NYC Cathedral Shooter Had Extensive, Violent Record, Sources Say

Three officers officers fired upon the man as he fired several rounds from the front of the church, Commissioner Shea said

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What started as a peaceful Christmas concert on the steps of a historic New York City church erupted into chaos late Sunday after a lone gunman opened fire outside the cathedral, in an episode being investigated as a possible "suicide by cop."

Police say gunshots were first reported around 3:45 p.m. Sunday on the front steps of the Cathedral Church of Saint John the Divine immediately following the annual concert program. The gunman, who police said was heavily armed, was seen firing an unknown number of shots outside of the Manhattan church as people outside scattered to take cover.

When police arrived, officers shot and killed the suspect, NYPD Commissioner Dermot Shea said.

Two senior officials identified the gunman to News 4 as Luis Vazquez, a native of the Dominican Republic with an extensive criminal record. He was already wanted for an incident of menacing with a gun from this past summer. Prior to that, though, Vazquez had a record of assault, attempted murder, fraud and drug crimes going back more than 30 years. His lengthy history with law enforcement included six arrests, being convicted of attempted murder in 1989 for shooting at police, for which he served time in prison.

Law enforcement sources identified this as a photo of Luis Vasquez, the assailant in Sunday's shooting at Saint John the Divine.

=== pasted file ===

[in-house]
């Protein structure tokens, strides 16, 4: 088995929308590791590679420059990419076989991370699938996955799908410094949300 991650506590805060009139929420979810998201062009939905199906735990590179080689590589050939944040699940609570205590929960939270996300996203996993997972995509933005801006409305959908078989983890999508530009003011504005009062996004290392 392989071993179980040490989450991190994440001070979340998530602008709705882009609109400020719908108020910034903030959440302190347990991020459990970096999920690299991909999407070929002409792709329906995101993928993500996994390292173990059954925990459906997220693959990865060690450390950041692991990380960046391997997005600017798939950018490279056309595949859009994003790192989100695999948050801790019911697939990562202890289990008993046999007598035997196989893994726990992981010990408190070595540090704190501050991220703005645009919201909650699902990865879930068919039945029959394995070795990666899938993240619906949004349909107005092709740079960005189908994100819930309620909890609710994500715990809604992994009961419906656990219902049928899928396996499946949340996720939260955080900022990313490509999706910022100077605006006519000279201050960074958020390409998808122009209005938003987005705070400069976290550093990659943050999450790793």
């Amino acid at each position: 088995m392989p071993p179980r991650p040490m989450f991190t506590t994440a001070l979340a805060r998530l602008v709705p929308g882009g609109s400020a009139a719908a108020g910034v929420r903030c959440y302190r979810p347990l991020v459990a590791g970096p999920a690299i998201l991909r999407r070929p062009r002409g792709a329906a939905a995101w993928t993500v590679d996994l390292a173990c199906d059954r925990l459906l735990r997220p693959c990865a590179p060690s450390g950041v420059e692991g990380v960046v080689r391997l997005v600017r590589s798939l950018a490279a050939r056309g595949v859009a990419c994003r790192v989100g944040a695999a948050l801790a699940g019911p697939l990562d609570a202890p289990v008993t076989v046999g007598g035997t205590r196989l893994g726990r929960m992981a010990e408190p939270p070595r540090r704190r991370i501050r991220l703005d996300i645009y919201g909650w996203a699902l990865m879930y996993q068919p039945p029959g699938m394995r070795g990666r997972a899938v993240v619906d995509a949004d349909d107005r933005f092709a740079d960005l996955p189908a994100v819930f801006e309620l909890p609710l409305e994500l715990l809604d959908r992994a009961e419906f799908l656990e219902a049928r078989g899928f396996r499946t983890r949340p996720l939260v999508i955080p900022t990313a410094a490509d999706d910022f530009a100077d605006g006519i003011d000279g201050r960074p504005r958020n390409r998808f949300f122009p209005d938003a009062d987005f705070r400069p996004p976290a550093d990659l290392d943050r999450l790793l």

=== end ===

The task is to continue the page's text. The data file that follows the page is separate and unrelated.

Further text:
The NYPD was at Vazquez's apartment Monday morning, preparing to search it. Photos from the scene showed a copy of the Ten Commandments posted on the 52-year-old's front door in Spanish. A look inside a bag believed to have belonged to Vasquez indicates how deadly a situation the shooting could've been, with a a can of gasoline, rope, wire, tape and knives being found inside, along with a Bible.

A neighbor of Vasquez said that he lived in the Bronx apartment with his mother, keeping to himself — not particularly friendly but never a problem.

Investigators are pursuing "suicide by cop" as a leading theory for what happened, the officials said. Multiple witnesses of the shooting say they heard the man yelling at police to shoot him.

"The shooter said, 'just shoot me! Shoot me! Kill me! Kill me!' He kept daring the police officer to do so," witness Judy Romer said. "I ran as fast as I could but only after the other people ran. I couldn't believe it. I just couldn't believe it."

Shea said the exact number of rounds fired by the suspect was not yet known.

A police officer and community affairs detective already at the scene, aided by a nearby sergeant, quickly engaged the gunman, Shea said at a press conference several hours later. Between the three officers, 15 rounds were fired, he said. The gunman was struck in the head and taken to a nearby hospital where he was pronounced dead.

“It is horrible that our choir’s gift to New York City, a much-needed afternoon of song and unity, was cut short by this shocking act of violence," cathedral spokeswoman Iva Benson said by email.

The cathedral is one of the world’s largest. Construction began in 1892 and is still incomplete. The church has been connected to many New York luminaries and notable events over its long history. President Franklin Delano Roosevelt was a trustee. It hosted the memorial services for puppeteer Jim Henson and choreographer Alvin Ailey, and speakers over the years including South Africa’s Nelson Mandela and Archbishop Desmond Tutu.

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